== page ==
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Kyle Eastwood: Time Pieces

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Bassist Kyle Eastwood explores late-’50s and early ’60s hard bop on Time Pieces. Eastwood says that genre of jazz was a big influence on him, and he and his band-saxophonist Brandon Allen, trumpeter/flugelhornist Quentin Collins, pianist Andrew McCormack and drummer Ernesto Simpson-dig enthusiastically into its melodic, grooving style. Eastwood writes in the liner notes that Time Pieces represents “the sound and style I have been developing with my band for quite a few years now with our original compositions, as well as a return to my ‘jazz’ roots and influences,” and he and his bandmates take a collaborative, organic approach to both the compositions and the performances.

The tight frontline of Allen and Collins drives the upbeat “Caipirinha,” anchored by Eastwood’s funky groove, and the band swings joyfully through the irresistibly catchy “Prosecco Smile.”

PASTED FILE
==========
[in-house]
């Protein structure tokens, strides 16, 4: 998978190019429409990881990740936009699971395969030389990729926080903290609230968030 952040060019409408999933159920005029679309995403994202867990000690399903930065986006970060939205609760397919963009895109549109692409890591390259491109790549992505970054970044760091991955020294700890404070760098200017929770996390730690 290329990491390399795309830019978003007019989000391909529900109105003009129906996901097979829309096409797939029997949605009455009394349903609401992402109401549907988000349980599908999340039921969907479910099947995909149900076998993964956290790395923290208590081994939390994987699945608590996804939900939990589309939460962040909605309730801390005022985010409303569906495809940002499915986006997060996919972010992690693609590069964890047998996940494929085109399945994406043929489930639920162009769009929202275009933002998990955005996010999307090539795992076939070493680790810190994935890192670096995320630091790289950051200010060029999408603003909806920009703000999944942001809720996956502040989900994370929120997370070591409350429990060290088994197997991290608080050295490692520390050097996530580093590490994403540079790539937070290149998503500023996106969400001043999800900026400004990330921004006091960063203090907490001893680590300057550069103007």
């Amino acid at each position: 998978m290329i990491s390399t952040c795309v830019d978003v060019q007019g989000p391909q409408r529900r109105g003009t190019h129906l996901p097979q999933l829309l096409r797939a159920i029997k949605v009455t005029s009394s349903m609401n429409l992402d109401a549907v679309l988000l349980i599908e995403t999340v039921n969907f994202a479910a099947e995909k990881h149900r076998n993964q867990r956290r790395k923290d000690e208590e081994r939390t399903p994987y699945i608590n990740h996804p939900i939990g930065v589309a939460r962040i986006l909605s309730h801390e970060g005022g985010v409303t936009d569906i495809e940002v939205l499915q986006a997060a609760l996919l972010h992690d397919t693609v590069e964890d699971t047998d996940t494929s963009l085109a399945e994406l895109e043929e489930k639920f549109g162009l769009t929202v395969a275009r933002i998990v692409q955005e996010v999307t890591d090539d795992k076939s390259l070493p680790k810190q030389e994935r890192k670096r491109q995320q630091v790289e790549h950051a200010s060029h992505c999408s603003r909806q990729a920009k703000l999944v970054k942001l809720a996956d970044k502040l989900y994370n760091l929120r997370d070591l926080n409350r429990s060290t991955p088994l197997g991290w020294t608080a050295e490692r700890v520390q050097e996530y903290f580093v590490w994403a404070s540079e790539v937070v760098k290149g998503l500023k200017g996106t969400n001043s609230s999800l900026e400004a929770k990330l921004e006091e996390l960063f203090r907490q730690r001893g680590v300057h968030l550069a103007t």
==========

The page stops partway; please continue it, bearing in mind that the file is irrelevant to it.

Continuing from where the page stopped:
Horace Silver seems to have loomed large in Eastwood’s development as a musician, and Time Pieces includes two salutes to the hard-bop icon. The band’s take on Silver’s “Blowin’ the Blues Away” matches the original’s speed and energy, and everybody in the band gets to display some impressively nimble chops. The cleverly titled “Peace of Silver” is led by McCormack, the tune’s co-composer (along with Collins) and features a strong melody and a percussive piano rhythm.

Eastwood considered Herbie Hancock another important influence, and Time Pieces includes a faithful reading of Hancock’s “Dolphin Dance,” with Collins reprising Freddie Hubbard’s lyrical trumpet lead.

Eastwood-son of actor/director Clint Eastwood-is also a successful movie composer, and he re-recorded his composition “Letters From Iwo Jima” from the 2006 film of the same name. Stripping away the original’s orchestral embellishments, Eastwood here performs the poignant ballad as a duet with McCormack, the track’s inclusion serving as a reminder of the breadth of Eastwood’s artistry.

Originally Published